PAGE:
The Washington Post

Synthetic pot is not safe, according to study on teen use

People may be deluded into thinking that synthetic cannabinoids are safe, especially because until recently they were sold at convenience stores next to Twizzlers and Doritos.

But these lab-created mock marijuana products (called K2, Spice or Blaze, among other names) can be dangerous when ingested or smoked. The American Association of Poison Control Centers says it received 4,500 calls related to the use of synthetic pot from 2010 to 2011, according to a report published Monday morning in the journal Pediatrics. The federal government has designated them as Schedule 1 controlled substances, so you can’t buy them at the corner store any more.

The Pediatrics report presents three case studies involving teenagers who were treated in emergency rooms after using synthetic cannabinoids. The teens displayed a variety of scary symptoms, from catatonia and stiffened limbs to excessive sweating, aggression, restlessness and agitation, and inability to speak. All were treated with IV medications, and all recovered after a few hours.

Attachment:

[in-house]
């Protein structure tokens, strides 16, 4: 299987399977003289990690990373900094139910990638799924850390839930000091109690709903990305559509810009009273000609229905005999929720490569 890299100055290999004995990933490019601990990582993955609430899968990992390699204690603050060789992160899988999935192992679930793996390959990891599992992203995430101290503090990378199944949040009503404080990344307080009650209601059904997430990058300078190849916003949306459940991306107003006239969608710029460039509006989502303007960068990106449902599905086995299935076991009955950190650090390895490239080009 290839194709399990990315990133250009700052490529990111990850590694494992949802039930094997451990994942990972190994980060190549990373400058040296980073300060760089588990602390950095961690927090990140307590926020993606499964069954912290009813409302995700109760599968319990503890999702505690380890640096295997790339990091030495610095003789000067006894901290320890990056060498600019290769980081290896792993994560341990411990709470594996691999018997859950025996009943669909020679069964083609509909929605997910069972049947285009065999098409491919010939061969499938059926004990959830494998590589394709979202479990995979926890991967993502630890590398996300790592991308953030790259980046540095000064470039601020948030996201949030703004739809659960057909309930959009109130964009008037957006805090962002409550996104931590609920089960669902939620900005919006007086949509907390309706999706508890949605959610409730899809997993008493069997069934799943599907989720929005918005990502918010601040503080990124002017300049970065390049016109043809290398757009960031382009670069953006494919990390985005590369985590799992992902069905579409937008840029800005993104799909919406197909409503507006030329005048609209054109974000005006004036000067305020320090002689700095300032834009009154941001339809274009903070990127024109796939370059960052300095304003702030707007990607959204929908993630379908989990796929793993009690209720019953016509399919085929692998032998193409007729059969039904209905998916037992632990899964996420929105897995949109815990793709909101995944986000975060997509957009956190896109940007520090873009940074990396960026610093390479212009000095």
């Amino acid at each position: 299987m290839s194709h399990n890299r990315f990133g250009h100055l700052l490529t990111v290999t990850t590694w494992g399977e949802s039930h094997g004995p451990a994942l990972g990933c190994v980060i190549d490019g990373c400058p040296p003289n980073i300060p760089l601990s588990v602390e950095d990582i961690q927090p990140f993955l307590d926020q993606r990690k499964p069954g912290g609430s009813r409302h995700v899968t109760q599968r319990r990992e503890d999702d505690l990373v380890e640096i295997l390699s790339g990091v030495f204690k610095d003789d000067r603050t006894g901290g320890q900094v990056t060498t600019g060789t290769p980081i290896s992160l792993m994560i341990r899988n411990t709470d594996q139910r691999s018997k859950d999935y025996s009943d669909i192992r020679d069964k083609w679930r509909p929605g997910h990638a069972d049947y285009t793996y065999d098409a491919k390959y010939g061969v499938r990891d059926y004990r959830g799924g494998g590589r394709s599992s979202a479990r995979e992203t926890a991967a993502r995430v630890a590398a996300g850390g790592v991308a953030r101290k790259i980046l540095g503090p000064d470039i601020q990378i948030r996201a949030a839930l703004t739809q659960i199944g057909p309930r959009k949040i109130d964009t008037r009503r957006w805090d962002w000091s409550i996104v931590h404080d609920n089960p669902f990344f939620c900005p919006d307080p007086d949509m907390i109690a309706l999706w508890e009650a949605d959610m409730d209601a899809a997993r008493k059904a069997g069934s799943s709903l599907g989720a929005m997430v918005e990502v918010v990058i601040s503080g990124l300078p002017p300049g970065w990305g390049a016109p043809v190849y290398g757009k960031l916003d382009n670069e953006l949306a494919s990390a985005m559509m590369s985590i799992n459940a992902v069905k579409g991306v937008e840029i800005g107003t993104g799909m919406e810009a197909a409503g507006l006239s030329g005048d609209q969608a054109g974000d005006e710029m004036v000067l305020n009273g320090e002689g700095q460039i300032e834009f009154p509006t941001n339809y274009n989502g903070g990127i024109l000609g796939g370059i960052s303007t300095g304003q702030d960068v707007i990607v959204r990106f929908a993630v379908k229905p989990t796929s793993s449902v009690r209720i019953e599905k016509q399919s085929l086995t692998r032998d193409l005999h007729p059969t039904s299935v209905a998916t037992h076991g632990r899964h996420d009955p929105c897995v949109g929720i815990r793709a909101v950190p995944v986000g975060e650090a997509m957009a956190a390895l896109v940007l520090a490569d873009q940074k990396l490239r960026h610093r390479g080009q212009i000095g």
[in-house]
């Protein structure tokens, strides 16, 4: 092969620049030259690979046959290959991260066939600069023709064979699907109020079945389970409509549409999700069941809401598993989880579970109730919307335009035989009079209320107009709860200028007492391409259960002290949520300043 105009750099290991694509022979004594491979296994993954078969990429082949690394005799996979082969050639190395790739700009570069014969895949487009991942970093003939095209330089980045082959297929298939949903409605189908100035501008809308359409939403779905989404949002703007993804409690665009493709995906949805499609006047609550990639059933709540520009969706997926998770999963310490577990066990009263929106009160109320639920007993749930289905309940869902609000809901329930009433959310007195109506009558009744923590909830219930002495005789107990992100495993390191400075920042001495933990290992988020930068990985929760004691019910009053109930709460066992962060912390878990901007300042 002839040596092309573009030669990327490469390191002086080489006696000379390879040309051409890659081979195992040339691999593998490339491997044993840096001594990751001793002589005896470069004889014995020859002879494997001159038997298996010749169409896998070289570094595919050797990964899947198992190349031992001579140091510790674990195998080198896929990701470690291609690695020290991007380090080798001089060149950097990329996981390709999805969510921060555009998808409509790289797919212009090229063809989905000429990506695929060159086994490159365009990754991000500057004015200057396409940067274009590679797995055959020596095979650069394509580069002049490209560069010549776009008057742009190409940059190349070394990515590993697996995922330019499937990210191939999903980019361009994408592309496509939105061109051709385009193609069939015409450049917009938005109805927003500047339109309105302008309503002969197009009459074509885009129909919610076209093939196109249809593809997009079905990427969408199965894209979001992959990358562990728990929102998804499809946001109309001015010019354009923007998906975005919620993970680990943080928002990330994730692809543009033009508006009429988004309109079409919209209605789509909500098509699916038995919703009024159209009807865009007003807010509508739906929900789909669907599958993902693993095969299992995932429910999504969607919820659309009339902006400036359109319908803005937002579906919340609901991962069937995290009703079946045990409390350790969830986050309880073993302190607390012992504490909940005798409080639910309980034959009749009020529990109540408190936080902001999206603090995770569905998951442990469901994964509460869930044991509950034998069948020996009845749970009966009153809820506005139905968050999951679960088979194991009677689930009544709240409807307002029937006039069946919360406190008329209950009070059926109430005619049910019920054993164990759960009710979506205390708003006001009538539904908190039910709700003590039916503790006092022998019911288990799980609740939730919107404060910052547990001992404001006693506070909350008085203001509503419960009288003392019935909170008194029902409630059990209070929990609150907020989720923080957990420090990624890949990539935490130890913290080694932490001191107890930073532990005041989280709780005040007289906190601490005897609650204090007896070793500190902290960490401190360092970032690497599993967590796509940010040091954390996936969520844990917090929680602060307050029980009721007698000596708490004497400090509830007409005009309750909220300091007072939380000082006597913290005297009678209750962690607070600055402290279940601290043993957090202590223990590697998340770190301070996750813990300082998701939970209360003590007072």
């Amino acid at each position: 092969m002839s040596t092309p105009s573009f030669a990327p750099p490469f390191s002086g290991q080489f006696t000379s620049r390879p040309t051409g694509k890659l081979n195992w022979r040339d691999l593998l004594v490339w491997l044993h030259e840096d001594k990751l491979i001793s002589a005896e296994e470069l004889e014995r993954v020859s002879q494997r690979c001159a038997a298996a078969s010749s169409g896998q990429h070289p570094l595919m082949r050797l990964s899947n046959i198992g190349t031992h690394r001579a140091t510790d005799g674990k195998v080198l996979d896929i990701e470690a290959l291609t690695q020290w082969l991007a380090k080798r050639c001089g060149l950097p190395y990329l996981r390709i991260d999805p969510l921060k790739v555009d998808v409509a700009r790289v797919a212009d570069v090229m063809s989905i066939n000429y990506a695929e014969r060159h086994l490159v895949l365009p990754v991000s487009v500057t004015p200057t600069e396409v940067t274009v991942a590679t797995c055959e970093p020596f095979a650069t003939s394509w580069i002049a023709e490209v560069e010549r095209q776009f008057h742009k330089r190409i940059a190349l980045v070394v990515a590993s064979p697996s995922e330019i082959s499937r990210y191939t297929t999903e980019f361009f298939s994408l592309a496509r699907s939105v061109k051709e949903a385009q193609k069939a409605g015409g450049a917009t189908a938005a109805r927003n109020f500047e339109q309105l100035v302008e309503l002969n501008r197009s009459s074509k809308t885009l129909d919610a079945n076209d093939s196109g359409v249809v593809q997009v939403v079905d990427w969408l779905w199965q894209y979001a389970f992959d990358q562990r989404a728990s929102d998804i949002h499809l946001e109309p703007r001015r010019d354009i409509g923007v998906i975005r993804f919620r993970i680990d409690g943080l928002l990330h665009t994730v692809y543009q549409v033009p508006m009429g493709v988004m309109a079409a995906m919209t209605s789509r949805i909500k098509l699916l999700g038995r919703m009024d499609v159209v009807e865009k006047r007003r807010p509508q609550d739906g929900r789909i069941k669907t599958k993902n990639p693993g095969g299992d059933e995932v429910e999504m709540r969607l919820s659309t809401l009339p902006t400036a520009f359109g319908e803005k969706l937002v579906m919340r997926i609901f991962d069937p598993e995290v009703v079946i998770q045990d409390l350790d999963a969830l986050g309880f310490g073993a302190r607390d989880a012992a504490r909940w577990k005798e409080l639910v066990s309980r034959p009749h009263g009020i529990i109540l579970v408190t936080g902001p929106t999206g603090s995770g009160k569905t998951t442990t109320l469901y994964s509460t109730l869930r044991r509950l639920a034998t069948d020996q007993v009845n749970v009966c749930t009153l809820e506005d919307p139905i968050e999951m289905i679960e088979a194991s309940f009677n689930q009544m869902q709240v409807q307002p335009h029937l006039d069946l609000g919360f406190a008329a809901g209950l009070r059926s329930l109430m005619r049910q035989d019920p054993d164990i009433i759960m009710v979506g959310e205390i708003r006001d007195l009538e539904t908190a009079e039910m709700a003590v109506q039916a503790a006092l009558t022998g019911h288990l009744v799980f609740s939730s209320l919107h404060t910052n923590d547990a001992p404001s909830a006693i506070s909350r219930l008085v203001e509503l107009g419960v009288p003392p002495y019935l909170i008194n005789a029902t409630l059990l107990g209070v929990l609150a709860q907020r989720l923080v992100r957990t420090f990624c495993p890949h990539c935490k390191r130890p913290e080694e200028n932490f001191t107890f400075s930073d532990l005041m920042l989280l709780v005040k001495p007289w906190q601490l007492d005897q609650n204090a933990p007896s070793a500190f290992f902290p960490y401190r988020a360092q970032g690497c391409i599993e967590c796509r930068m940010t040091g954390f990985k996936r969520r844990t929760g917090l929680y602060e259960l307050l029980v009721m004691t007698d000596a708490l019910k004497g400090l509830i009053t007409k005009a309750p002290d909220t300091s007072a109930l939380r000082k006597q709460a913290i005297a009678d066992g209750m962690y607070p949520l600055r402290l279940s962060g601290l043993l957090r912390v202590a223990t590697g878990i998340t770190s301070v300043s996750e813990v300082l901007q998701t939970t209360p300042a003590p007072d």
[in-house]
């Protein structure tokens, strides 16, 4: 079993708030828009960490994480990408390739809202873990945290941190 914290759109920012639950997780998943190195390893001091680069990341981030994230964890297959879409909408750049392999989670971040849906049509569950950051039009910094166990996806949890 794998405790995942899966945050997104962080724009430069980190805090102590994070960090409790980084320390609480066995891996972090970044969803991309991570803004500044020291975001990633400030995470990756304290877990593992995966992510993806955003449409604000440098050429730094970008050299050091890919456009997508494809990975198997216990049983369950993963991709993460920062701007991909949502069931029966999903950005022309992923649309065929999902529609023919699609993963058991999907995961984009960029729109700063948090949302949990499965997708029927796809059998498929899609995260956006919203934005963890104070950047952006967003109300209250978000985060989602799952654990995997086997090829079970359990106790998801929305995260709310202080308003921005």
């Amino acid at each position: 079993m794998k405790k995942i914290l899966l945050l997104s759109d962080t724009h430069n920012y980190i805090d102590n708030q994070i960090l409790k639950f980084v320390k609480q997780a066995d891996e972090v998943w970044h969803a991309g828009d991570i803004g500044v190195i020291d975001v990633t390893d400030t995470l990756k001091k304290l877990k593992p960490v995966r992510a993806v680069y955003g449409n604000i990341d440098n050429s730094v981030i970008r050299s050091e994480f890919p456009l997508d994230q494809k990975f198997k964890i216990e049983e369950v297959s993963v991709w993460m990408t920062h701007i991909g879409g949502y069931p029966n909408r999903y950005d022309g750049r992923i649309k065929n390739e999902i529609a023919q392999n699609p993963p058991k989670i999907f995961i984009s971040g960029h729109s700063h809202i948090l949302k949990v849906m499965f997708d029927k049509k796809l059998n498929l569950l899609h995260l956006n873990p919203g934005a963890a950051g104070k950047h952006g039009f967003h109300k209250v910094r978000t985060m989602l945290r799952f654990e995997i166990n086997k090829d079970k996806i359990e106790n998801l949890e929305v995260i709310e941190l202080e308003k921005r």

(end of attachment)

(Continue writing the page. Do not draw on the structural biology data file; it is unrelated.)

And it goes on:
But the report points out that we don’t know the long-term effects these synthetic drugs might have on the brain, particularly the vulnerable, developing teenage brain. The report explains that synthetic cannabinoids were developed in the 1990s by a Clemson University scientist for his research into the way marijuana’s main chemical, THC, works in the brain. Today they’re created by spraying toxic chemicals onto mixtures of plant and herb materials. The drugs are often used along with other substances, such as alcohol and illegal drugs.

Standard toxicology tests can’t detect synthetic cannabinoids, the report notes, because it takes such a tiny amount of these chemicals to induce euphoria and the other effects that mimic those associated with marijuana use --- part of their appeal to young people. Though some testing assays that can detect these substances are commercially available, the authors note, they cost too much for hospitals to use them routinely.

The authors say their goal, in the absence of screening tests, is to bring physicians up to speed about what signs and symptoms suggest a patient may have used synthetic cannabinoids. Wouldn’t hurt parents to read up, either.


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